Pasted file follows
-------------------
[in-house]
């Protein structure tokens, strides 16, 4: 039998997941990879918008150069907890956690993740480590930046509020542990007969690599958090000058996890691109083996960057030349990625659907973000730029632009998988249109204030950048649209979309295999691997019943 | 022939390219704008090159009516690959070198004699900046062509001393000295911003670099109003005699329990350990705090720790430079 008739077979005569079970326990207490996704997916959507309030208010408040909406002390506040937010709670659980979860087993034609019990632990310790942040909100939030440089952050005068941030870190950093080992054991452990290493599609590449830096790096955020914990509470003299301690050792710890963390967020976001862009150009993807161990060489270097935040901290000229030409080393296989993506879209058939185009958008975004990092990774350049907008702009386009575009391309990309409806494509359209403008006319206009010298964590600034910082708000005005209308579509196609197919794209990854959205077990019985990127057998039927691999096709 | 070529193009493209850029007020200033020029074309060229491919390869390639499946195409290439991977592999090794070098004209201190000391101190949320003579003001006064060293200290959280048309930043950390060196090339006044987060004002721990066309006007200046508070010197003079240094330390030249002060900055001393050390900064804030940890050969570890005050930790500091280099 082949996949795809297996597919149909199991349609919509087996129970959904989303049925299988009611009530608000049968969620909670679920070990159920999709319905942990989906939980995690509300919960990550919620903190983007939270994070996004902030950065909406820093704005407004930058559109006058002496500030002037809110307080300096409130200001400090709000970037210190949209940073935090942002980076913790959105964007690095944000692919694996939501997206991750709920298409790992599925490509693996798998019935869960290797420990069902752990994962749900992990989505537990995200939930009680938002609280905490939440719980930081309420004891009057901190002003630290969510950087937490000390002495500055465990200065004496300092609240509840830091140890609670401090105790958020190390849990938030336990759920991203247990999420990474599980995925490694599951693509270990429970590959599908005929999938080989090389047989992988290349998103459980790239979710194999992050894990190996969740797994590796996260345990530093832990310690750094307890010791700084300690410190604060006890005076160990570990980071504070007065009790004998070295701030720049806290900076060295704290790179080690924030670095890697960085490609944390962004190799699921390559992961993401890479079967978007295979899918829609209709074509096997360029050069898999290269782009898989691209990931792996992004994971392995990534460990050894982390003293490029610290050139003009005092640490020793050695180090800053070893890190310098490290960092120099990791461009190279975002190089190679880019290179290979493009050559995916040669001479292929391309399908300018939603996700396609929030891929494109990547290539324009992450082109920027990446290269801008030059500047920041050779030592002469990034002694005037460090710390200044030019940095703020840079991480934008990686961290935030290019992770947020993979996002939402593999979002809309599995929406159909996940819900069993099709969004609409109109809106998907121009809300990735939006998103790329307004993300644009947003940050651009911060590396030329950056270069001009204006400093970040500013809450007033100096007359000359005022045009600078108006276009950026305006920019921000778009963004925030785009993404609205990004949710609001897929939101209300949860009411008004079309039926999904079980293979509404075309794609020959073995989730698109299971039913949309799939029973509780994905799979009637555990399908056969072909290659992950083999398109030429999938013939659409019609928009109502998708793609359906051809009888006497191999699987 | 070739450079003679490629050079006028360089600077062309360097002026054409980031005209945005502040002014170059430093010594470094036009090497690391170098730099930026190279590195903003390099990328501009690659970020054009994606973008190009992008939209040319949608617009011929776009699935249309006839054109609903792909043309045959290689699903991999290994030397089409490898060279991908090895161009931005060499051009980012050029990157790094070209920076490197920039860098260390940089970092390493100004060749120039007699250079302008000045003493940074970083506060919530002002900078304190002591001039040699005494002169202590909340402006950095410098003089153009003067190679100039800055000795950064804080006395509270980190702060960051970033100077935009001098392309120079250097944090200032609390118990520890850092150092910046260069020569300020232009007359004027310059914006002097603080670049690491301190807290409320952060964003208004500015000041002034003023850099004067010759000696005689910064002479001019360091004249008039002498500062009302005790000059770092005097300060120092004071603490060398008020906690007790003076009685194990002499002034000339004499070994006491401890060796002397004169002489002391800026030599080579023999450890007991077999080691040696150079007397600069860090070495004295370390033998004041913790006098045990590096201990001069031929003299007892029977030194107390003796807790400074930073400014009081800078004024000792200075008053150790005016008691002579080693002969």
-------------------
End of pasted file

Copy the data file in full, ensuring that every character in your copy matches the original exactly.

[in-house]
């Protein structure tokens, strides 16, 4: 039998997941990879918008150069907890956690993740480590930046509020542990007969690599958090000058996890691109083996960057030349990625659907973000730029632009998988249109204030950048649209979309295999691997019943 | 022939390219704008090159009516690959070198004699900046062509001393000295911003670099109003005699329990350990705090720790430079 008739077979005569079970326990207490996704997916959507309030208010408040909406002390506040937010709670659980979860087993034609019990632990310790942040909100939030440089952050005068941030870190950093080992054991452990290493599609590449830096790096955020914990509470003299301690050792710890963390967020976001862009150009993807161990060489270097935040901290000229030409080393296989993506879209058939185009958008975004990092990774350049907008702009386009575009391309990309409806494509359209403008006319206009010298964590600034910082708000005005209308579509196609197919794209990854959205077990019985990127057998039927691999096709 | 070529193009493209850029007020200033020029074309060229491919390869390639499946195409290439991977592999090794070098004209201190000391101190949320003579003001006064060293200290959280048309930043950390060196090339006044987060004002721990066309006007200046508070010197003079240094330390030249002060900055001393050390900064804030940890050969570890005050930790500091280099 082949996949795809297996597919149909199991349609919509087996129970959904989303049925299988009611009530608000049968969620909670679920070990159920999709319905942990989906939980995690509300919960990550919620903190983007939270994070996004902030950065909406820093704005407004930058559109006058002496500030002037809110307080300096409130200001400090709000970037210190949209940073935090942002980076913790959105964007690095944000692919694996939501997206991750709920298409790992599925490509693996798998019935869960290797420990069902752990994962749900992990989505537990995200939930009680938002609280905490939440719980930081309420004891009057901190002003630290969510950087937490000390002495500055465990200065004496300092609240509840830091140890609670401090105790958020190390849990938030336990759920991203247990999420990474599980995925490694599951693509270990429970590959599908005929999938080989090389047989992988290349998103459980790239979710194999992050894990190996969740797994590796996260345990530093832990310690750094307890010791700084300690410190604060006890005076160990570990980071504070007065009790004998070295701030720049806290900076060295704290790179080690924030670095890697960085490609944390962004190799699921390559992961993401890479079967978007295979899918829609209709074509096997360029050069898999290269782009898989691209990931792996992004994971392995990534460990050894982390003293490029610290050139003009005092640490020793050695180090800053070893890190310098490290960092120099990791461009190279975002190089190679880019290179290979493009050559995916040669001479292929391309399908300018939603996700396609929030891929494109990547290539324009992450082109920027990446290269801008030059500047920041050779030592002469990034002694005037460090710390200044030019940095703020840079991480934008990686961290935030290019992770947020993979996002939402593999979002809309599995929406159909996940819900069993099709969004609409109109809106998907121009809300990735939006998103790329307004993300644009947003940050651009911060590396030329950056270069001009204006400093970040500013809450007033100096007359000359005022045009600078108006276009950026305006920019921000778009963004925030785009993404609205990004949710609001897929939101209300949860009411008004079309039926999904079980293979509404075309794609020959073995989730698109299971039913949309799939029973509780994905799979009637555990399908056969072909290659992950083999398109030429999938013939659409019609928009109502998708793609359906051809009888006497191999699987 | 070739450079003679490629050079006028360089600077062309360097002026054409980031005209945005502040002014170059430093010594470094036009090497690391170098730099930026190279590195903003390099990328501009690659970020054009994606973008190009992008939209040319949608617009011929776009699935249309006839054109609903792909043309045959290689699903991999290994030397089409490898060279991908090895161009931005060499051009980012050029990157790094070209920076490197920039860098260390940089970092390493100004060749120039007699250079302008000045003493940074970083506060919530002002900078304190002591001039040699005494002169202590909340402006950095410098003089153009003067190679100039800055000795950064804080006395509270980190702060960051970033100077935009001098392309120079250097944090200032609390118990520890850092150092910046260069020569300020232009007359004027310059914006002097603080670049690491301190807290409320952060964003208004500015000041002034003023850099004067010759000696005689910064002479001019360091004249008039002498500062009302005790000059770092005097300060120092004071603490060398008020906690007790003076009685194990002499002034000339004499070994006491401890060796002397004169002489002391800026030599080579023999450890007991077999080691040696150079007397600069860090070495004295370390033998004041913790006098045990590096201990001069031929003299007892029977030194107390003796807790400074930073400014009081800078004024000792200075008053150790005016008691002579080693002969």